How to Enhance a Mix with Saturation

Transcript:

Hey folks, Matthew Weiss here. www.weiss-sound.com, www.theproaudiofiles.com. Today we’re going to be talking about subtle use of saturation and how you can use that liven up your mix.

Alright, so let’s check out this record right here.

[Backwoods & Red Wine by Samik]

Sounds pretty good. Honestly if we put it out as is it wouldn’t be so bad. But there’s a couple little things that I feel could be improved. One of them is that I don’t like exactly how the bass is sitting, it’s sitting a little bit dark, it’s not coming out of the speakers. It sounds a little bit flat. And this tends to be the case with a lot of software basslines. So one of the ways I like to recreate that sort of live harmonic feel is to actually send it out of the computer using — in this particular case — my Unit Audio summing mixer. Little benefit of this thing is that because it’s open architecture I can use it for other things besides simply summing. So I’m using this to go out of the computer and back into a microphone preamp. I’m using my Avalon M5, which is pretty widely accept as a really strong preamp for bass. And I’m cooking it. I’m turning it way up and then attenuating the signal on the way back out so that it doesn’t clip the input. And the difference is this.

[song with and without summing + preamp]

After. You notice how it feels a lot more a alive in the mix. It seems to naturally just sit better and on top of that it feels like it’s coming out of the speaker a little bit more. That’s because the saturation is creating a natural compression curve. It’s exciting some of the harmonics and dulling some of the top harmonics, so you’re getting a frequency curve that fits better and you’re getting excitement in the harmonic range which makes it feel more alive. Plus the compression gives it more presence. So it’s wins across the board just doing it. Real quick let me just give you an A/B of the sounds in solo.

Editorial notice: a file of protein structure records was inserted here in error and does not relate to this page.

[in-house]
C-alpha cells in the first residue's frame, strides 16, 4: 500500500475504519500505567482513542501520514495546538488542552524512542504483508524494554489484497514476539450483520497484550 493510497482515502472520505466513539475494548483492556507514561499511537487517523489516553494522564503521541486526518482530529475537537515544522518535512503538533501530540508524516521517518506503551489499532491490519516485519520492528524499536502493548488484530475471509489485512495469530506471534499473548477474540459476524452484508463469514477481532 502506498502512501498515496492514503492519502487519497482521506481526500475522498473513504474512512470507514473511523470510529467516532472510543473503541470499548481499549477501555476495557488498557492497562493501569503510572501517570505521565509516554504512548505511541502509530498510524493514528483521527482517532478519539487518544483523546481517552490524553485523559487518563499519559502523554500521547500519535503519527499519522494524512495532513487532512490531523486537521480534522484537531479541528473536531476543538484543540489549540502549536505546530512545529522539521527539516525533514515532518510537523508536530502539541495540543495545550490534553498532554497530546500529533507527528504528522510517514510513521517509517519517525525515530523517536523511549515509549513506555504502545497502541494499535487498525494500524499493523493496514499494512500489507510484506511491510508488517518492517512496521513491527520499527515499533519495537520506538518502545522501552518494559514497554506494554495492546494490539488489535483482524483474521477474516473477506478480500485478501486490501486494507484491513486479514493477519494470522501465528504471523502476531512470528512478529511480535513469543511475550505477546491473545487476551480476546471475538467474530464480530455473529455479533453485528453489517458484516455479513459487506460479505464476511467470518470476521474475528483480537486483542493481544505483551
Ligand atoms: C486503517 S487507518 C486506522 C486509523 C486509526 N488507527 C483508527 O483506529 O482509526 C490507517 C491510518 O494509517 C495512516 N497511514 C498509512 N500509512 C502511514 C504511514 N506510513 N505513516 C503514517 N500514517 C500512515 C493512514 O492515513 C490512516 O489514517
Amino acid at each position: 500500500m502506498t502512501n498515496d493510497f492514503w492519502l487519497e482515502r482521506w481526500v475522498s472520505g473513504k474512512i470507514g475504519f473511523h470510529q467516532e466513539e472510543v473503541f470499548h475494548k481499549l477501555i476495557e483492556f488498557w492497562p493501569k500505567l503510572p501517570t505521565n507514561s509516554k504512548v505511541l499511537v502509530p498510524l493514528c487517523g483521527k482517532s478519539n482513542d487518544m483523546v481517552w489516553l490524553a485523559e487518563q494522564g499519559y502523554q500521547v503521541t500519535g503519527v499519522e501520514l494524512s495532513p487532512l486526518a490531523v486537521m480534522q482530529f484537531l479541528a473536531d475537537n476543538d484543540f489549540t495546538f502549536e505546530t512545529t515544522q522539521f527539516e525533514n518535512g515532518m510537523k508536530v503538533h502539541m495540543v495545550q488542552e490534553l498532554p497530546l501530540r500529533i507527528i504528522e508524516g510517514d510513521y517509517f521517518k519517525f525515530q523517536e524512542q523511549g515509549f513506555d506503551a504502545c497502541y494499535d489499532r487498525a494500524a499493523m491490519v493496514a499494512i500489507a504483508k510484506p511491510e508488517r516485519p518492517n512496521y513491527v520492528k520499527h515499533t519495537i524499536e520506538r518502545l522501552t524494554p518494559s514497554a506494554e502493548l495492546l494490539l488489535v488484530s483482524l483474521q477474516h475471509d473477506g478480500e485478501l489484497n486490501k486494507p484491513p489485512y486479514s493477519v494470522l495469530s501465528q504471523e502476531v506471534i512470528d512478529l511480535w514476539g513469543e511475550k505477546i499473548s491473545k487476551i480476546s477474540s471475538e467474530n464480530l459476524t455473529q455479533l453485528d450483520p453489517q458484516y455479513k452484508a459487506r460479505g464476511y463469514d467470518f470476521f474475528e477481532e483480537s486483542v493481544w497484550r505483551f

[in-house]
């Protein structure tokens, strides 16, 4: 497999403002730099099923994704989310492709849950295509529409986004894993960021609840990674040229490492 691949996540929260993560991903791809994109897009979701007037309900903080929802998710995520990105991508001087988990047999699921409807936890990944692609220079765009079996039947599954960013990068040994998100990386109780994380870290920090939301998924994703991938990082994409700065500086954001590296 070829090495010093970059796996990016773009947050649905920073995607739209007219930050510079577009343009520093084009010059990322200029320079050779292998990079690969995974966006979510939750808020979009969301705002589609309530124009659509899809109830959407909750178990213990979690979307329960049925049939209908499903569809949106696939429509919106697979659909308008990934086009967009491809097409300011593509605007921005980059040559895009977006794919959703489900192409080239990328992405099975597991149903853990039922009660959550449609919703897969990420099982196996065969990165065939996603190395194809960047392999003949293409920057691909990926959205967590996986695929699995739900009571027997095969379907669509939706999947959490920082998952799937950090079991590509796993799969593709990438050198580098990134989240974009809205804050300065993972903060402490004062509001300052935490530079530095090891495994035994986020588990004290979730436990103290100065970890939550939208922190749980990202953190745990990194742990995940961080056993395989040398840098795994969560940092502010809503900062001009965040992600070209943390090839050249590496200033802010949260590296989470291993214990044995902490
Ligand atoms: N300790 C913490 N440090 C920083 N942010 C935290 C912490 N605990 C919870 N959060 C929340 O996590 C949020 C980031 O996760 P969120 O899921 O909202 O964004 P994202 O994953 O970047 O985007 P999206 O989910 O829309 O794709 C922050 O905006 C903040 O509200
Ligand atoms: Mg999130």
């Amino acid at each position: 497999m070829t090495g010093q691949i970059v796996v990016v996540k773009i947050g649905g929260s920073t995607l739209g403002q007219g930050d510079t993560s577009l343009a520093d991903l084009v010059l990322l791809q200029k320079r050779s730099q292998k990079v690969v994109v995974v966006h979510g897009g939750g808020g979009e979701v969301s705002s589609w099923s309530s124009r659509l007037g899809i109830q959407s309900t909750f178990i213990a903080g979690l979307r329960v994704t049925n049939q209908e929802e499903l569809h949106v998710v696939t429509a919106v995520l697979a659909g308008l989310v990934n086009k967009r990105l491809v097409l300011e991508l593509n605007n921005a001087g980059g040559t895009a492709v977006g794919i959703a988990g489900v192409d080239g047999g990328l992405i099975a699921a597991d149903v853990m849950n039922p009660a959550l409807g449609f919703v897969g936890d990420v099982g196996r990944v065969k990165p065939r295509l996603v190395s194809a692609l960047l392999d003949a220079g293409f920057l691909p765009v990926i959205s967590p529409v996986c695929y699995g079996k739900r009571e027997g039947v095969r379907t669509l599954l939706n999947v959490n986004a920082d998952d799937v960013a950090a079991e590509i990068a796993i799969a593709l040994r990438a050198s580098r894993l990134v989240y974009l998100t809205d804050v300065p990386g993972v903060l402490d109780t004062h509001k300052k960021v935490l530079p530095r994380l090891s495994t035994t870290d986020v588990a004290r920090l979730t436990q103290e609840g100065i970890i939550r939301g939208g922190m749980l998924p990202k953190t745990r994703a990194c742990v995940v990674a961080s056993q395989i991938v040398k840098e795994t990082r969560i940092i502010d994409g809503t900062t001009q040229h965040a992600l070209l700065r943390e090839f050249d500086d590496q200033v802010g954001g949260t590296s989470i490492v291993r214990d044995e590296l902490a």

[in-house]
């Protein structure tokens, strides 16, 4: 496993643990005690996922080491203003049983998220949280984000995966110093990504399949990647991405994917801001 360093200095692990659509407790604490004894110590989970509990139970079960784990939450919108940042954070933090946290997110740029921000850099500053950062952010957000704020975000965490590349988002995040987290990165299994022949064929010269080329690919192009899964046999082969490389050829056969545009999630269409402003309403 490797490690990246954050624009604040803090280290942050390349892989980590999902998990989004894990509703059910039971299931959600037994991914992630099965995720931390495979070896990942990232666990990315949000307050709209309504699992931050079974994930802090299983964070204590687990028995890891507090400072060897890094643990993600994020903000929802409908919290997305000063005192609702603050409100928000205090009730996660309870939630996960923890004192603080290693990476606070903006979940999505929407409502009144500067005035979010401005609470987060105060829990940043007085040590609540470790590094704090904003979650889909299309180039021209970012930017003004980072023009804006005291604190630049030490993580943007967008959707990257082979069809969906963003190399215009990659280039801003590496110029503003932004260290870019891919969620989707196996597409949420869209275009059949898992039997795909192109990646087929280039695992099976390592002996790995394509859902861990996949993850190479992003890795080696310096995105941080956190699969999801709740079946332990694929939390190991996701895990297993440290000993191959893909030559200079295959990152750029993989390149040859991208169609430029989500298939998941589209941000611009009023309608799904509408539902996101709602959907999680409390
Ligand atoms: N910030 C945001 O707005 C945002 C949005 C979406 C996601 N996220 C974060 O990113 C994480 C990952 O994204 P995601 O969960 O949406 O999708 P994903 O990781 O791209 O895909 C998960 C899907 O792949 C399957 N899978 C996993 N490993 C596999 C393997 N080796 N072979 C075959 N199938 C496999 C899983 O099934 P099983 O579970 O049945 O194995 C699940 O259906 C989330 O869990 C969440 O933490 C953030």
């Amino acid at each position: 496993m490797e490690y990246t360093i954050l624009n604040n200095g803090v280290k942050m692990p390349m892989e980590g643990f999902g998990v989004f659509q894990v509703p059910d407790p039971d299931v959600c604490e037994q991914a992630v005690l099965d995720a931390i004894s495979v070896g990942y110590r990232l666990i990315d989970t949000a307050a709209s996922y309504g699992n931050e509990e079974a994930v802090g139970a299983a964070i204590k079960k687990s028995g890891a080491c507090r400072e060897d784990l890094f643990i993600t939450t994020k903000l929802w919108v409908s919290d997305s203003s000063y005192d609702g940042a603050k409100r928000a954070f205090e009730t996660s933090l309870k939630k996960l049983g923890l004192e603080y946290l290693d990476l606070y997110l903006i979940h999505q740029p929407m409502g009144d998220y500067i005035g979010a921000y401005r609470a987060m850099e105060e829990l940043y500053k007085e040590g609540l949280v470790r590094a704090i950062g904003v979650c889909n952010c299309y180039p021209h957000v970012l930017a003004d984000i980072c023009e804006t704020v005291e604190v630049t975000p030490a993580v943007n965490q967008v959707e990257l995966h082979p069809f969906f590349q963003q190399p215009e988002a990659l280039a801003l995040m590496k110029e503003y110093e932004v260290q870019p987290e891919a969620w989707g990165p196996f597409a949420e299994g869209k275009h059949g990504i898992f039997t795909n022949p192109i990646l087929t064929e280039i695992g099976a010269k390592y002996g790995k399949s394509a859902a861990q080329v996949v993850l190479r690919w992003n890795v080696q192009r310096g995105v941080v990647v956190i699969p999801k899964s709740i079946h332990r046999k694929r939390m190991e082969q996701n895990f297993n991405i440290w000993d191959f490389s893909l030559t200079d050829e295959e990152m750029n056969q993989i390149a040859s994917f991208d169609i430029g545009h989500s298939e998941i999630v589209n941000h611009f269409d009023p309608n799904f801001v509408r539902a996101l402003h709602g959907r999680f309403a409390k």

Before.

[bass before summing mixer + preamp]

After.

[bass after summing mixer + preamp]

Aright, now let’s listen to the snare here.

[snare drum without processing]

This time I’m going to use a software distortion box called Decapitator and I’m using it very subtly. Let me pull it up again. I’m just using the A mode. I’m not really sure what these different modes mean but they all sound different. And I’m just doing a little bit of drive and I’m matching the output. So this is gonna be pretty subtle but lets check it out.

[snare drum with and without sound toys decapitator]

One more time. So that’s pretty hard to hear. It’s just a slight change. Exaggerate it a little bit. So before.

[snare drum with and without Soundtoys Decapitator]

So that’s pretty subtle, but if you listen to how it feels coming out of the speaker, it’s like when it’s in it just has a — it’s a little less flat sounding to me. And that’s really what this is all about. I can’t find a better word for it except that it gives it some kind of spark to life and makes it feel a little more dimensional.

Alright, and one more use of saturation here on this piano.

[Piano without saturation]

And now engage the saturation.

[Piano without saturation]